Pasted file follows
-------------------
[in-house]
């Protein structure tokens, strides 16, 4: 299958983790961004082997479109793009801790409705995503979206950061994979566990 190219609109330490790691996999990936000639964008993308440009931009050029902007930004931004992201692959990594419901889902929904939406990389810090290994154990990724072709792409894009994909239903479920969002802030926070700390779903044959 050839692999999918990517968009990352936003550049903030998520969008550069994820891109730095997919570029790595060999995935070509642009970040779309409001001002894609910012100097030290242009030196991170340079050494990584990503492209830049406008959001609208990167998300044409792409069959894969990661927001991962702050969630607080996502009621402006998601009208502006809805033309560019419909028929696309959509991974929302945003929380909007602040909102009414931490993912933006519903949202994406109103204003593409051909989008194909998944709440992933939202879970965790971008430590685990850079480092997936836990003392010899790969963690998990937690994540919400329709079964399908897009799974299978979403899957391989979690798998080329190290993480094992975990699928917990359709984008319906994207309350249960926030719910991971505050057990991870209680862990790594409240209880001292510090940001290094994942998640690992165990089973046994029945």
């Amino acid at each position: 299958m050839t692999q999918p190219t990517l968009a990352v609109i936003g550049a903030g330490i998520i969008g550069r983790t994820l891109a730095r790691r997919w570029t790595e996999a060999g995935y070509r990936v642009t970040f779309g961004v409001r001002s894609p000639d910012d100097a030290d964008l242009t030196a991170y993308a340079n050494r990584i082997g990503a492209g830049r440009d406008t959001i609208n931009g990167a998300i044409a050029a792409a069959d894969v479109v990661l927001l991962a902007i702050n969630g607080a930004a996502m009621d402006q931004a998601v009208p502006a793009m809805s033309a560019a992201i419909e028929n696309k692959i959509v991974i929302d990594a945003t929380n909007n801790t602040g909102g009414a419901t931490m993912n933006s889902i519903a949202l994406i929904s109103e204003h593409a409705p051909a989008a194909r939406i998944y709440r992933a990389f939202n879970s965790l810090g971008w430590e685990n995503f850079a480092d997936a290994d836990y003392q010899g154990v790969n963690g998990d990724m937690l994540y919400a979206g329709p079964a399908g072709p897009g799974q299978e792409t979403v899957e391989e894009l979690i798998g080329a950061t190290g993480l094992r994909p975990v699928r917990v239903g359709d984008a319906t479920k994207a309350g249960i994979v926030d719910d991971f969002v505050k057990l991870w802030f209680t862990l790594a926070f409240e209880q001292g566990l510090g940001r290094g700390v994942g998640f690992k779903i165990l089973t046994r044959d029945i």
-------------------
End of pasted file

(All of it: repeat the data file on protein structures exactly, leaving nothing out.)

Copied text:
[in-house]
């Protein structure tokens, strides 16, 4: 299958983790961004082997479109793009801790409705995503979206950061994979566990 190219609109330490790691996999990936000639964008993308440009931009050029902007930004931004992201692959990594419901889902929904939406990389810090290994154990990724072709792409894009994909239903479920969002802030926070700390779903044959 050839692999999918990517968009990352936003550049903030998520969008550069994820891109730095997919570029790595060999995935070509642009970040779309409001001002894609910012100097030290242009030196991170340079050494990584990503492209830049406008959001609208990167998300044409792409069959894969990661927001991962702050969630607080996502009621402006998601009208502006809805033309560019419909028929696309959509991974929302945003929380909007602040909102009414931490993912933006519903949202994406109103204003593409051909989008194909998944709440992933939202879970965790971008430590685990850079480092997936836990003392010899790969963690998990937690994540919400329709079964399908897009799974299978979403899957391989979690798998080329190290993480094992975990699928917990359709984008319906994207309350249960926030719910991971505050057990991870209680862990790594409240209880001292510090940001290094994942998640690992165990089973046994029945």
């Amino acid at each position: 299958m050839t692999q999918p190219t990517l968009a990352v609109i936003g550049a903030g330490i998520i969008g550069r983790t994820l891109a730095r790691r997919w570029t790595e996999a060999g995935y070509r990936v642009t970040f779309g961004v409001r001002s894609p000639d910012d100097a030290d964008l242009t030196a991170y993308a340079n050494r990584i082997g990503a492209g830049r440009d406008t959001i609208n931009g990167a998300i044409a050029a792409a069959d894969v479109v990661l927001l991962a902007i702050n969630g607080a930004a996502m009621d402006q931004a998601v009208p502006a793009m809805s033309a560019a992201i419909e028929n696309k692959i959509v991974i929302d990594a945003t929380n909007n801790t602040g909102g009414a419901t931490m993912n933006s889902i519903a949202l994406i929904s109103e204003h593409a409705p051909a989008a194909r939406i998944y709440r992933a990389f939202n879970s965790l810090g971008w430590e685990n995503f850079a480092d997936a290994d836990y003392q010899g154990v790969n963690g998990d990724m937690l994540y919400a979206g329709p079964a399908g072709p897009g799974q299978e792409t979403v899957e391989e894009l979690i798998g080329a950061t190290g993480l094992r994909p975990v699928r917990v239903g359709d984008a319906t479920k994207a309350g249960i994979v926030d719910d991971f969002v505050k057990l991870w802030f209680t862990l790594a926070f409240e209880q001292g566990l510090g940001r290094g700390v994942g998640f690992k779903i165990l089973t046994r044959d029945i």